I wasn’t bad. There was only one unexpected dismount and I’m claiming I did that in the name of comedy to make my niece laugh.
I’d definitely recommend taking it up as a regular hobby. If Jen’s anything to go by, it makes you strong, supple and lean – she’s had four children and she has the physique of a 19 year old dancer. The best thing is that it does that as a by-product: you’re focused on getting better at it, trying a new pose, and icing your bruises; and all the while you’re getting fitter.
It is of course even more fun if you do it hanging from a big tree in the Kentish countryside, with a graceful and well-coordinated niece and sister to show you how it should be done.
When I last visited the Ironmonger Row Baths, it was a shabby public facility complete with cracked tiles, second-hand plasters and stray pubes. The Turkish Baths in the basement were a very good reason to own a pair of flip flops. Since then it’s undergone a £16.5m refurbishment and it’s looking pretty swish.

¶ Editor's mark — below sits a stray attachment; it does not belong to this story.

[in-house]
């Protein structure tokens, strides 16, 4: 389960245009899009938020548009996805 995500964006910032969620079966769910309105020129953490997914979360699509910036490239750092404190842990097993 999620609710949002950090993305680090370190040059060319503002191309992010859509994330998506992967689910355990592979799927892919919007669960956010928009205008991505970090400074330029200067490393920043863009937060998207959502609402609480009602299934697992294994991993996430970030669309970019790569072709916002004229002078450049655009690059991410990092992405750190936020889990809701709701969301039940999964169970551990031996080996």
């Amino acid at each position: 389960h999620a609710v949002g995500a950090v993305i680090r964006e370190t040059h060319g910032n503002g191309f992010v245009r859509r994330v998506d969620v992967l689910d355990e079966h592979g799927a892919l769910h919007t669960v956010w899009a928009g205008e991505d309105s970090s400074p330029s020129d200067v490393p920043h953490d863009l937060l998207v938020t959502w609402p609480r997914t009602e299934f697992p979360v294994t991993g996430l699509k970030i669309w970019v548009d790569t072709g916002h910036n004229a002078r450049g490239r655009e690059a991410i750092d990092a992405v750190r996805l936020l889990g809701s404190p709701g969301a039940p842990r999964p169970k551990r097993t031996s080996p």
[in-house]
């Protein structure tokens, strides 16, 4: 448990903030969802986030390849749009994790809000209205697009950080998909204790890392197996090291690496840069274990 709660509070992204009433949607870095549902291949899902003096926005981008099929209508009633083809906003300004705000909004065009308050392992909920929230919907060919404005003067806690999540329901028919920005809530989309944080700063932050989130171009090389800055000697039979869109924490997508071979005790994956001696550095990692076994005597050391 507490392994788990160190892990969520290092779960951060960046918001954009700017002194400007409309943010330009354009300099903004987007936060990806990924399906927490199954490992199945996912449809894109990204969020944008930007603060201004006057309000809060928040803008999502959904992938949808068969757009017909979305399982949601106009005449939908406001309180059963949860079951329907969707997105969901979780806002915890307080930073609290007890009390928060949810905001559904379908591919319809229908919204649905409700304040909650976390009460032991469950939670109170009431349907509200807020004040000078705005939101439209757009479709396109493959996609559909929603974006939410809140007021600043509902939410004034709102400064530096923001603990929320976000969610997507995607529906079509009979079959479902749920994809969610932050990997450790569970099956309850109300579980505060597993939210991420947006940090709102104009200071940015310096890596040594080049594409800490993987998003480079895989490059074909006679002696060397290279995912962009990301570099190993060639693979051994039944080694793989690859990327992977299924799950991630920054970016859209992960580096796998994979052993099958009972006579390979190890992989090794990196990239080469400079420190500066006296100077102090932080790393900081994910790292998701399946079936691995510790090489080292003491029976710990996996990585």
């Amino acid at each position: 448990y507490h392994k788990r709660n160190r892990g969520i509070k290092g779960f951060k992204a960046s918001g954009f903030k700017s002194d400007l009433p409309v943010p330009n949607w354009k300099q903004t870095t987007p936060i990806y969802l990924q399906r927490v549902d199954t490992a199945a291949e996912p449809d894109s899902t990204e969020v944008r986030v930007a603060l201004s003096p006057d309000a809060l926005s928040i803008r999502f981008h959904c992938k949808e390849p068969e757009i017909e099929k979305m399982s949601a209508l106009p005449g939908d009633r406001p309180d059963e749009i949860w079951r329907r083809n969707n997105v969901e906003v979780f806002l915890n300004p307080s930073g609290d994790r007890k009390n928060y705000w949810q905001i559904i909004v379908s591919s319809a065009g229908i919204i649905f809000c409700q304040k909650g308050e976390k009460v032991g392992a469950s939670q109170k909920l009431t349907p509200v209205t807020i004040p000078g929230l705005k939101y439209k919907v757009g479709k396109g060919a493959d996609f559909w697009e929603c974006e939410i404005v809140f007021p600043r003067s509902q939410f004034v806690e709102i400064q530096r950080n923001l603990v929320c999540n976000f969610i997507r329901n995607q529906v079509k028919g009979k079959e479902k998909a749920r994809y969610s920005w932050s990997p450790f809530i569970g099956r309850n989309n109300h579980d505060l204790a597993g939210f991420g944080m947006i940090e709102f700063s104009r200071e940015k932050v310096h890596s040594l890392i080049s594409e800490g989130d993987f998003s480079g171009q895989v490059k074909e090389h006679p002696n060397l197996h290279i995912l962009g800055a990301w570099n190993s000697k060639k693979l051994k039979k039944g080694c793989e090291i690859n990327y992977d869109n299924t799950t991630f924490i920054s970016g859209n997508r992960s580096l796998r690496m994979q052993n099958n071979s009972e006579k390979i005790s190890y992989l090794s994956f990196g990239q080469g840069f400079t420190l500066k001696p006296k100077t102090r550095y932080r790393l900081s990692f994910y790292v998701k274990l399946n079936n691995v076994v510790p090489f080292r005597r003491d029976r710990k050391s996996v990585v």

After spending much of my recent time off on the road I was in need of a eucalyptus filled sauna, so on my last day of freedom I whiled away the afternoon in their new spa.
You get a pair of slippers, a robe and a towel and then, if you’re not having any pre-booked treatments, you’re left to enjoy the facilities at your own pace. There are rooms of all different temperatures you can lounge around in. I have no idea why but they’re quite pleasant. There are various scented saunas. The steam rooms are steamy enough to boil the back of your nostrils. There is even a relaxation room where you can recline on a lounger under a blanket and drink (free) tea. My favourite by far was the ice cold plunge pool. Go in bright red from the sauna, come out tingling.
I’m not a massive fan of just lurking about like this – it makes me twitchy – but it was exactly what I needed and it was only £25. You pay about £60 for that at The Sanctuary.
And whilst it’s lost the more unsavoury accoutrements of the public facility (I didn’t see even a single discarded hairband) it still retains its lovely democratic, anyone-welcome feel. I much prefer that to the softly-spoken snobbery of a private spa.
You should probably skive off work and spend the afternoon down there soon I’d say.